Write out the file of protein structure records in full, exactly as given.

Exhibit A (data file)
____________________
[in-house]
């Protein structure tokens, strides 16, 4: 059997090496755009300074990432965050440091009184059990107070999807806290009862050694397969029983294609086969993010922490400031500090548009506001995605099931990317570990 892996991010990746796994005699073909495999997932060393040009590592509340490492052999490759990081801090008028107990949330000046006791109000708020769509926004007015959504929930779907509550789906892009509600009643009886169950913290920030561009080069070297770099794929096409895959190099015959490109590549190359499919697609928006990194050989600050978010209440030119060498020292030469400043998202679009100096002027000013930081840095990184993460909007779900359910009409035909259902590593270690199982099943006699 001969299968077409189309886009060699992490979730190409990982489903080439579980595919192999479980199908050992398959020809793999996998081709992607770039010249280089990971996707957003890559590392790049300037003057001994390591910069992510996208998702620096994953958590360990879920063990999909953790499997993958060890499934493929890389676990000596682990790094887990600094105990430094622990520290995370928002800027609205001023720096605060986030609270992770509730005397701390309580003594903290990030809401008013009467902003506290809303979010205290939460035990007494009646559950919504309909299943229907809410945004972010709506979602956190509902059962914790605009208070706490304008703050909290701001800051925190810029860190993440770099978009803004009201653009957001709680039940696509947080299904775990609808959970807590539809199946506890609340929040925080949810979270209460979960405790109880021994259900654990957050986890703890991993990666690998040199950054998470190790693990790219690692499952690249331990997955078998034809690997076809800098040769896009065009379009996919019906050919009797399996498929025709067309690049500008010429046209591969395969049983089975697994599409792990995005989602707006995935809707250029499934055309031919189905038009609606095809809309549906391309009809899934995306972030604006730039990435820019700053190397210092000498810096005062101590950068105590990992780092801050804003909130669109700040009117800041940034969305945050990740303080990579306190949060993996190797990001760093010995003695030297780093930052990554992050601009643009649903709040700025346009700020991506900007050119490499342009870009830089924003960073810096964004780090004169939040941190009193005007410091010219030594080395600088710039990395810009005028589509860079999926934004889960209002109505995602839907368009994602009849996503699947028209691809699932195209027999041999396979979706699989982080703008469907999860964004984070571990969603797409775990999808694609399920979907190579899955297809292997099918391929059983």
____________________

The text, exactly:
[in-house]
């Protein structure tokens, strides 16, 4: 059997090496755009300074990432965050440091009184059990107070999807806290009862050694397969029983294609086969993010922490400031500090548009506001995605099931990317570990 892996991010990746796994005699073909495999997932060393040009590592509340490492052999490759990081801090008028107990949330000046006791109000708020769509926004007015959504929930779907509550789906892009509600009643009886169950913290920030561009080069070297770099794929096409895959190099015959490109590549190359499919697609928006990194050989600050978010209440030119060498020292030469400043998202679009100096002027000013930081840095990184993460909007779900359910009409035909259902590593270690199982099943006699 001969299968077409189309886009060699992490979730190409990982489903080439579980595919192999479980199908050992398959020809793999996998081709992607770039010249280089990971996707957003890559590392790049300037003057001994390591910069992510996208998702620096994953958590360990879920063990999909953790499997993958060890499934493929890389676990000596682990790094887990600094105990430094622990520290995370928002800027609205001023720096605060986030609270992770509730005397701390309580003594903290990030809401008013009467902003506290809303979010205290939460035990007494009646559950919504309909299943229907809410945004972010709506979602956190509902059962914790605009208070706490304008703050909290701001800051925190810029860190993440770099978009803004009201653009957001709680039940696509947080299904775990609808959970807590539809199946506890609340929040925080949810979270209460979960405790109880021994259900654990957050986890703890991993990666690998040199950054998470190790693990790219690692499952690249331990997955078998034809690997076809800098040769896009065009379009996919019906050919009797399996498929025709067309690049500008010429046209591969395969049983089975697994599409792990995005989602707006995935809707250029499934055309031919189905038009609606095809809309549906391309009809899934995306972030604006730039990435820019700053190397210092000498810096005062101590950068105590990992780092801050804003909130669109700040009117800041940034969305945050990740303080990579306190949060993996190797990001760093010995003695030297780093930052990554992050601009643009649903709040700025346009700020991506900007050119490499342009870009830089924003960073810096964004780090004169939040941190009193005007410091010219030594080395600088710039990395810009005028589509860079999926934004889960209002109505995602839907368009994602009849996503699947028209691809699932195209027999041999396979979706699989982080703008469907999860964004984070571990969603797409775990999808694609399920979907190579899955297809292997099918391929059983």